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The Reckoning

By David Halberstam

Sometime during the 1980s there was a clever advertisement that ran on the radio. It was sponsored by a major American automobile manufacturer. In the commercial, a car buyer complains that he has been to all of the Japanese car dealerships and all that they were selling was trucks. “Pick-up trucks, flatbed trucks, panel trucks, trucks, truck, trucks! I hate trucks!” The smooth talking salesman at the American car dealership is reassuring. “We have any style car that you could ask for. We have sedans, two-doors, convertibles, luxury vehicles, everything.” “And trucks?” “Of course we have trucks, too.” “I HATE TRUCKS!!!” the customer screams.

Cute. I heard that commercial and chuckled. But what I did not know at the time was that the Japanese car manufacturers had “voluntarily” restricted their exports to the American car market in response to pressure from the US government. A senior official at the Ministry of International Trade and Industry, Naohiro Amaya, had negotiated the details after watching with apprehension the growing protectionist sentiment in America. Japanese cars were being smashed on camera for the media by American workers in the car industry and the Japanese were vilified with escalating rhetoric. In “The Reckoning,” David Halberstam depicts that moment in US-Japan relations.

Amaya began to fear that the issue was getting out of hand, that there was a danger of it becoming a focal point of tension and hidden resentments on both sides of the Pacific. The name-calling did not bother him, but he was made nervous by any issue that could appeal to such emotions. So he invited Ishihara [Takashi], the head of both Nissan and the Automobile Manufacturers Association, to a restaurant in the Ginza [the most expensive district of Tōkyō, similar to Rodeo Drive in Beverly Hills] to persuade him to agree to a compromise. Until then Ishihara had taken a very hard line on the issue. He felt, in the most personal way, that he was being cheated of his own success. [Detailed earlier in the book, of how the Japanese painstakingly built up the market for their automobile industry.] It was not fair that his company [Nissan] should have to pay for the Americans’ mistakes. Amaya heard him out, then bowed on the tatami mat and begged him not to repeat the mistakes of the past by fighting the Americans. Do not, he entreated, be like Yosuke Matsuoka [Japanese Ambassador to the US] when he led the Japanese out of the League of Nations and thus intensified Japanese nationalism. (Asked later about the moment when he prostrated himself, Amaya said that a little theatrics never hurt.) It had, however, been a difficult night for both him and Ishihara. Amaya had not doubted for a moment that he would win. He knew that Ishihara would have to concede, that his obligation to his country was greater than his obligation to his company. Ishihara, for his part, was also aware that he did not really have a choice. If he and the other auto makers rejected this compromise (which was not that bad a deal, after all), the full power of the government, the press, and public opinion would be turned against them. The ceiling was set at a rather high 1.685 million cars.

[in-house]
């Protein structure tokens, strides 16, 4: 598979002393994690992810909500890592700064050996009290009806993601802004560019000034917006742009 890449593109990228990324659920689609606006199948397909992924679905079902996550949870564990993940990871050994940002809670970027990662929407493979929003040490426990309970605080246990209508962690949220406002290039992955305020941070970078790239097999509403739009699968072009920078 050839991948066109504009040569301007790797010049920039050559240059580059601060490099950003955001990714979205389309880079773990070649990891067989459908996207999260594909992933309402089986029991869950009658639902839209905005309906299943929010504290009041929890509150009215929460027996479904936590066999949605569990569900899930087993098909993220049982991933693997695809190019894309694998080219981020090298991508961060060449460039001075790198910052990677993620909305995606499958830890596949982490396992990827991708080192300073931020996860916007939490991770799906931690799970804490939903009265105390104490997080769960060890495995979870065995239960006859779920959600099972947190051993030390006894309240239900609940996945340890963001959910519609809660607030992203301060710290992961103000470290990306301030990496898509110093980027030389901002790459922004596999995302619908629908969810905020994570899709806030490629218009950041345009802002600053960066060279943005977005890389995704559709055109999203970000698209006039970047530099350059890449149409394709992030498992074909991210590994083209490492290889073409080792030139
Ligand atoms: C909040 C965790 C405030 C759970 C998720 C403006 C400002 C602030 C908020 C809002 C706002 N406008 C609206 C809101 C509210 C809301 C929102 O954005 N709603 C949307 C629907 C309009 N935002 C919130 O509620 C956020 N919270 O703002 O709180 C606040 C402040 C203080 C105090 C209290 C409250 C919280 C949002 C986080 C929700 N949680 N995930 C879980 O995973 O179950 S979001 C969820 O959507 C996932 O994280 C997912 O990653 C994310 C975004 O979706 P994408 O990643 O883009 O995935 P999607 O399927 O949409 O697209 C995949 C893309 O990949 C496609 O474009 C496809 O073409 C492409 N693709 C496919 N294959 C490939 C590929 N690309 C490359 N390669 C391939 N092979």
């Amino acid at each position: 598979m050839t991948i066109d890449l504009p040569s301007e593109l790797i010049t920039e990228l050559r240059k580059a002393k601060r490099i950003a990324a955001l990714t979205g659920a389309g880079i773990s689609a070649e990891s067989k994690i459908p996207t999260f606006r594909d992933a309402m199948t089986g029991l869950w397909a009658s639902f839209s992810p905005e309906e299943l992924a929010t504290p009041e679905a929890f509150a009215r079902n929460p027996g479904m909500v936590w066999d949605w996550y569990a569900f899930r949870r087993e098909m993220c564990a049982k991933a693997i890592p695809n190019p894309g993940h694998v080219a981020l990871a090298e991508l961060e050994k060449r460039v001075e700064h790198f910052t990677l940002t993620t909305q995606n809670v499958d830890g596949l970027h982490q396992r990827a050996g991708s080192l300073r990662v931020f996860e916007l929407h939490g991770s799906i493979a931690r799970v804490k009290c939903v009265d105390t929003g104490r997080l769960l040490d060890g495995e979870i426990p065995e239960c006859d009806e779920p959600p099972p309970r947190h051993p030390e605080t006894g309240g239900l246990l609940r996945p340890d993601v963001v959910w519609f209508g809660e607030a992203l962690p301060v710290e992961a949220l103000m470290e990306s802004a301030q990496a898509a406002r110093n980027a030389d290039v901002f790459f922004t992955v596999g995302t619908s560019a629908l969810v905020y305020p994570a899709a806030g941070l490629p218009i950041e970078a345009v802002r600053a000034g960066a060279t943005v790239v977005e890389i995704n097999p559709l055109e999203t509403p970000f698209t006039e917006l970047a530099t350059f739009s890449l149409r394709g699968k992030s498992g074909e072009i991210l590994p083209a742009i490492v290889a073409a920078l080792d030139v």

Unfortunately, the US car makers did not use the respite they had been given to retool their plants, improve their designs and build better products. They just jacked up prices to take advantage of the temporary lack of competition. Naturally, that was only a continuation of failed policies.

David Halberstam, one of the finest writers in the field of popular documentary style history, takes two companies, one American and one Japanese, as subjects to examine as to how the automobile industry evolved in their respective countries.


This is an advertisement on the back cover of Kidō, October 1977, for the Toyota Sprinter, forerunner of the Corolla. The Japanese copy reads: ひた走る、GT。雲よ、追いかけてくるか。Hita-hashiru, GT. Kumo yo, oi-kakete kuru ka. Run swiftly, GT. Hey you, Cloud! Can you catch me?

Ford Motor Company and Nissan are the companies that Halberstam examines, from their inceptions to the problems they overcame to become leaders in their fields, to the crises they encountered along the way and how they evolved through the years. Their competitors, like GM and Toyota are also covered, along with many other related persons. It is fascinating to learn everything about those matters, especially because history has been repeated in our own time. The Obama Administration bailouts of the automobile industry are a repetition of the earlier ones. (Lee Iacocca figures prominently in “The Reckoning” as head of Chrysler during the period after it received the huge US government bailout in 1979.) It is often said that history repeats itself. This book offers empirical proof.

It is a shame that David Halberstam died a couple of years ago. This book is desperately in need of updating. But in the absence of anything better, I’ll take Halberstam’s work any day.

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